Back / Newsletter Home / DHA Home

Member Stories

Susanne Pohl-Zucker (Germany) and Jagdish (Jags) Chander (India) offer reflections on their work from their respective countries. What makes someone take up research on a subject that constantly needs to be justified and explained? How do they use and stretch existing institutional frameworks to accept not just scholarship but a paradigm that is new and sometimes threatening? And how do they blend scholarship and activism? Together they suggest our international scope and the vastly divergent roads that lead to doing this work.

History and Disability in India

Jagdish Chander

Jagdish (“Jags”) Chander is a Senior Lecturer (Associate Professor) in the Department of Political Science, Hindu College, University of Delhi, India and doctoral candidate in the Disability Studies program at Syracuse University, USA. He is currently completing his dissertation on the self-advocacy movement of the blind in India and a biography of Lal Advani, a leading disability rights advocate and father of rehabilitation services in the 20th century. His recent publications include “The Role of Residential Schools in Shaping the Nature of The Advocacy Movement of The Blind In India” and a chapter co-authored with Susan L. Gabel, “Inclusion in Indian Education,” both in Susan L. Gabel and Scott Danforth, Disability Studies and Education (Peter Lang Publishing, 2008). His presentations at various international conferences, academic interest in disability rights issues, and passion for being an activist in the disability rights movement, make him one of the most distinguished people working in the field of history of disability in India from a Disability Studies perspective. Below he describes how he came to do this work and provides an overview of recent scholarship. He can be reached by email at: jagdish100@hotmail.com

The publication of noted American journalist Joseph P. Shapiro’s, 1993 book No Pity: People with Disabilities Forging a New Civil Rights Movement aroused great interest from disability rights activists and scholars of Disability Studies in the United States and India. Shortly after its publication, I participated in a discussion held through video conferencing between some scholars and activists from both countries. In addition to Shapiro, they included Judy Heumman and Justin Dart, both prominent disability rights activists from the United States, and some leading people involved in disability issues in Delhi in March of 1994.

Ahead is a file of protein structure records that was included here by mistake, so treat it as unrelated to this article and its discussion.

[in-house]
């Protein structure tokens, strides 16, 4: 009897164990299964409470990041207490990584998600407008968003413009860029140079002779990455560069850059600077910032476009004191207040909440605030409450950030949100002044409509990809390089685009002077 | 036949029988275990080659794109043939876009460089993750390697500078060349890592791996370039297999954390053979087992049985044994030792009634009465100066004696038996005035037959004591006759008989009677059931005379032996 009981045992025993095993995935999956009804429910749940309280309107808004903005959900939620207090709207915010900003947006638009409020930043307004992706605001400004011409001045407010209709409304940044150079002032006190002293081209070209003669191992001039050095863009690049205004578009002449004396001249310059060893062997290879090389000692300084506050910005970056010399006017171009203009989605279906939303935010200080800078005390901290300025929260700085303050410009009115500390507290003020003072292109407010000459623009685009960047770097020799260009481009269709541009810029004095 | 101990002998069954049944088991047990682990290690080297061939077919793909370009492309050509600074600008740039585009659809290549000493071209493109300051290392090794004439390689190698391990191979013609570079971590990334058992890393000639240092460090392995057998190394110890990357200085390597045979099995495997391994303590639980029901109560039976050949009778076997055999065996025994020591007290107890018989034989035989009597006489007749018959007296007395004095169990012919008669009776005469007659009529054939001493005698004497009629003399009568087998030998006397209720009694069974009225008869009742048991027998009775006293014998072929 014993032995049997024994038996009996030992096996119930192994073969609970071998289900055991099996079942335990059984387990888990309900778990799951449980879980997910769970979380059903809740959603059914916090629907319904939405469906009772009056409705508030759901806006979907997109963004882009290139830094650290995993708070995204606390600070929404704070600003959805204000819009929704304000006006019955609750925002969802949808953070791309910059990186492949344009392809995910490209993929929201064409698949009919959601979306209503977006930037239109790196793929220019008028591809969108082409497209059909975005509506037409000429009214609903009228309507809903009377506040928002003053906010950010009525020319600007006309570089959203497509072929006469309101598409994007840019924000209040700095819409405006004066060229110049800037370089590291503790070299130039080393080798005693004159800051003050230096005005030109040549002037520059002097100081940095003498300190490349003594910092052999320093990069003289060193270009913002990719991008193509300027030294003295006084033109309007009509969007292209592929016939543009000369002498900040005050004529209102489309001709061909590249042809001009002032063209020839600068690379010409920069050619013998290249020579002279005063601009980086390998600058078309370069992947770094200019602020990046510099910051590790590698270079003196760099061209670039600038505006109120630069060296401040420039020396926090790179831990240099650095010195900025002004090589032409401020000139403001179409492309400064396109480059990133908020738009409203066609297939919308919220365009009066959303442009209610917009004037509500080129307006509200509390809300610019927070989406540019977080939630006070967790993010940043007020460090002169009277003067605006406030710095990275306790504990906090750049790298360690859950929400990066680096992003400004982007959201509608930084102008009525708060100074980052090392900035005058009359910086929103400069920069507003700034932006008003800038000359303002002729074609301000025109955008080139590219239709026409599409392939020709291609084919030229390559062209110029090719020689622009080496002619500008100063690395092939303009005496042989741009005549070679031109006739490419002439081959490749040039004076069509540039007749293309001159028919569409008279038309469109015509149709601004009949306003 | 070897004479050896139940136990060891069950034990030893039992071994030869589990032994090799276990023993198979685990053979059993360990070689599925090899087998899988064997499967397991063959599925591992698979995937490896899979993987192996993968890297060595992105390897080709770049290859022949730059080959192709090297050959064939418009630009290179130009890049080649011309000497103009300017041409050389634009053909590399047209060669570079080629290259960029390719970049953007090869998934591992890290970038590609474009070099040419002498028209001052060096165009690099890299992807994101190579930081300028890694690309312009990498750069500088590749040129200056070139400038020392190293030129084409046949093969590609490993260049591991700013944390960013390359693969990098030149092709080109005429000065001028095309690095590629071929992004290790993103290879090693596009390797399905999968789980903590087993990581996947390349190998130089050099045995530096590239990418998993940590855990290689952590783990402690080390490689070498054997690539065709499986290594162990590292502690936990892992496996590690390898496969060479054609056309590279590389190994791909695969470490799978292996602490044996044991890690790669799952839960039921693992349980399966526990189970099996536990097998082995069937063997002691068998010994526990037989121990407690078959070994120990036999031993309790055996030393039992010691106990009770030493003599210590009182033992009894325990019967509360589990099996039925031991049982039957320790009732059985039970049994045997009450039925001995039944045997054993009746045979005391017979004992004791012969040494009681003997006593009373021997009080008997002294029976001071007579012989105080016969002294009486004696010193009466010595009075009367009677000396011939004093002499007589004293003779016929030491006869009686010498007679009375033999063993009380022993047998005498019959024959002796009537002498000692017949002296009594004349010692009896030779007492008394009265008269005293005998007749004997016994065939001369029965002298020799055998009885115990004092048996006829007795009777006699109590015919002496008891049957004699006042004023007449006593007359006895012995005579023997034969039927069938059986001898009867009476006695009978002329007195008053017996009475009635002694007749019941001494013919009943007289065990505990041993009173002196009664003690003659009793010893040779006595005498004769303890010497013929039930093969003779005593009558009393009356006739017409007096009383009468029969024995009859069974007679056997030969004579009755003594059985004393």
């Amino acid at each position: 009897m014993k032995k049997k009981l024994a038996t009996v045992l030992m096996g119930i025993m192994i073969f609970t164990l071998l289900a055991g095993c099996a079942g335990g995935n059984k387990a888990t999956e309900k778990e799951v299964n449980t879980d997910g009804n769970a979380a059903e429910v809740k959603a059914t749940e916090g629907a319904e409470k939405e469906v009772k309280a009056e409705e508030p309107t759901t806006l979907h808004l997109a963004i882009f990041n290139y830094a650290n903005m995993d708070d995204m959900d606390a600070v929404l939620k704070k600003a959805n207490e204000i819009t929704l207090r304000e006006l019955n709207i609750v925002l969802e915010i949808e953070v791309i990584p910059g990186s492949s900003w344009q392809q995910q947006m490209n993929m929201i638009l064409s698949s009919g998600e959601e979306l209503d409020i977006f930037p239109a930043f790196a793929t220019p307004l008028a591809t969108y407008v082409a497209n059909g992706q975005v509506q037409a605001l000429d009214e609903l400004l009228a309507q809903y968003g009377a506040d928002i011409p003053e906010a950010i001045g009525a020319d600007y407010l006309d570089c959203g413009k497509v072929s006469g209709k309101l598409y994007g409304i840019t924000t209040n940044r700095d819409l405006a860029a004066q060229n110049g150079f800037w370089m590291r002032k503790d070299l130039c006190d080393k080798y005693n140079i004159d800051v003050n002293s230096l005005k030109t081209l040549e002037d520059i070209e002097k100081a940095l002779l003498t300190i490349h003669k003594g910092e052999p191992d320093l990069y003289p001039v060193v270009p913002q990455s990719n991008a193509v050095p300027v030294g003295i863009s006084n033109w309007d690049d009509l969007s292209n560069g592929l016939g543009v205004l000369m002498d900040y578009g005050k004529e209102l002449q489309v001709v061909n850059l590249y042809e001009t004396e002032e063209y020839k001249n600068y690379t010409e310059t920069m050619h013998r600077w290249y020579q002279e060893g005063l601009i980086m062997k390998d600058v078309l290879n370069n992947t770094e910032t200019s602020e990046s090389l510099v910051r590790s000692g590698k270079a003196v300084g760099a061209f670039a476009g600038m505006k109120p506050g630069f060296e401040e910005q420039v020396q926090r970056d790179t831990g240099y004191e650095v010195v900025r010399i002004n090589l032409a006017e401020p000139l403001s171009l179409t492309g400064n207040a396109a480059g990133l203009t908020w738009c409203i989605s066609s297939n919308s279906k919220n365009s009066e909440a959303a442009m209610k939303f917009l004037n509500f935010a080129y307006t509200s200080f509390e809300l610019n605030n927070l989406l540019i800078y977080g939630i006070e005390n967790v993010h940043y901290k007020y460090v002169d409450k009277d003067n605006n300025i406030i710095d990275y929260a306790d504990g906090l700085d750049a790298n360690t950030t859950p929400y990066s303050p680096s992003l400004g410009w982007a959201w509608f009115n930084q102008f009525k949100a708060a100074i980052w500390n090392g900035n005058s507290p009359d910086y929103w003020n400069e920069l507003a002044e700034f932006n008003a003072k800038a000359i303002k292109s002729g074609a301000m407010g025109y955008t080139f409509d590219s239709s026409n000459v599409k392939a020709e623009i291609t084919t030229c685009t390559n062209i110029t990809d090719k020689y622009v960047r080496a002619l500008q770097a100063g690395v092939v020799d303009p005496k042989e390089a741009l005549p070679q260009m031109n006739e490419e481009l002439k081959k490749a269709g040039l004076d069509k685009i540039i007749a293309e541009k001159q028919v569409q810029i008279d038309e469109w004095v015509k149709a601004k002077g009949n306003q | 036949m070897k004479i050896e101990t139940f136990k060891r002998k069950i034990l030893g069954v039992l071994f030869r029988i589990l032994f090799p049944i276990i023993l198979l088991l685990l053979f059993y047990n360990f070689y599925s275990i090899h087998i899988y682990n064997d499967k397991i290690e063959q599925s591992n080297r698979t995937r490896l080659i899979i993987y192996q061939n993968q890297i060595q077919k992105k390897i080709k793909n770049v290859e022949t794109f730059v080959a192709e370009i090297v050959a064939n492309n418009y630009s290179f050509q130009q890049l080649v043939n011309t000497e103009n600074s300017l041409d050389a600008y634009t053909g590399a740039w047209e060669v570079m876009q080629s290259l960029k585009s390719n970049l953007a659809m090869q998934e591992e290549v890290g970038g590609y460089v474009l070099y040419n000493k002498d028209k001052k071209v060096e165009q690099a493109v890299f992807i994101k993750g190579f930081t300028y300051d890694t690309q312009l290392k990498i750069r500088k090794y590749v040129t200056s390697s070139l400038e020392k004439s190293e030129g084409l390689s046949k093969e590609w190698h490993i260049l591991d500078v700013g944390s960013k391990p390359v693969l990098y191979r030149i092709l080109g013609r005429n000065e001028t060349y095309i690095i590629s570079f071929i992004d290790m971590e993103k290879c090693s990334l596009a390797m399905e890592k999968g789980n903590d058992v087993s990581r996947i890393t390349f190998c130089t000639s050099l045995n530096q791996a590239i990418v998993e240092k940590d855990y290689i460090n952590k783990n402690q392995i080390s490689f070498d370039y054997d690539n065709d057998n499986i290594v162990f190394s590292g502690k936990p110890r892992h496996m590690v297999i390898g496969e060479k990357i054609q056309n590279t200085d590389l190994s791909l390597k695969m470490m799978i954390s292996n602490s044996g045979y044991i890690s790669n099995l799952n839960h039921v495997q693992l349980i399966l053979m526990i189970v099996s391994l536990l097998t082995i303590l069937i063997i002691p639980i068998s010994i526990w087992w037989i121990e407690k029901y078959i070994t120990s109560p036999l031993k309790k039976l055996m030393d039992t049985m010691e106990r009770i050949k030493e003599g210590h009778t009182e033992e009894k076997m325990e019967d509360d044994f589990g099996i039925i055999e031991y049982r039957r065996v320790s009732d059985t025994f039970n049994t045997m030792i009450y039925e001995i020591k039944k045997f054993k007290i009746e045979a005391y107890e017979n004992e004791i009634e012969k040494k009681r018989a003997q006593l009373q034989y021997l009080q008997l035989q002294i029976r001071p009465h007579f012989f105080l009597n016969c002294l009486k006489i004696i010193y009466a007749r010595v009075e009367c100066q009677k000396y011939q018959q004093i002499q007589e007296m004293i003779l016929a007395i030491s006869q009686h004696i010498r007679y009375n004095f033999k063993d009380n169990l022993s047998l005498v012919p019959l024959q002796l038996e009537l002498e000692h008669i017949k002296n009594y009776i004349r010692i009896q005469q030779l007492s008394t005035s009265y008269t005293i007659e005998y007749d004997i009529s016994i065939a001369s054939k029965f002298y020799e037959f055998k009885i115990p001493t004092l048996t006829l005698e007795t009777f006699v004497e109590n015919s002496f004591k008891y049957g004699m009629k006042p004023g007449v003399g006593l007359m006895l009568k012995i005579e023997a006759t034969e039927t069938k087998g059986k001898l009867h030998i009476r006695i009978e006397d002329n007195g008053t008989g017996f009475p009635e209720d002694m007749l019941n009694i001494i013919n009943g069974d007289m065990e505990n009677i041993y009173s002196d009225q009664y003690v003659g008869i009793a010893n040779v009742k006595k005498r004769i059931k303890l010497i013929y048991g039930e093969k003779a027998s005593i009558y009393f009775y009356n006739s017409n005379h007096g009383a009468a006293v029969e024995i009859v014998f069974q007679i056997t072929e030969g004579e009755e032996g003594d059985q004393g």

Soon after that discussion, the Dehli-based group followed up by forming a cross-disability coalition to advocate for the passage of comprehensive legislation ensuring the rights of disabled people in India. The organization was named Disability Rights Group (DRG). A core committee was formed that consisted of people with different categories of disabilities: three blind people, four physically-impaired people, and one person who was a scholar interested in people with cognitive disabilities. It was not a highly comprehensive group, but it was a start. Prior to the formation of the DRG, the only organized self-advocacy movement was that of the blind. Being blind since the age of six, I was educated in the two residential schools in Delhi which were the hub of this movement when I was a student there during the 1980s.

My involvement in the DRG gave me an opportunity to become part of the struggle for the enactment of the first comprehensive disability law in India and kindled my interest in disability history. Having completed my B.A. and Master’s along with an M.Phil. in Political Science from the University of Delhi, I was heavily inclined toward conducting research on rights issues. My background enabled me to remain in touch with the literature on various kinds of social movements in India, like the dalit movement (movement of the oppressed classes/castes), the communist movement led by the Marxist groups, the socialist movement led by followers of Gandhian ideology such as Jay Prakash Narayan and Ram Manohar Lohia, and also to some extent the emerging feminist movement. However, there was hardly any documentation of the disability rights movement available in the 1990s in India.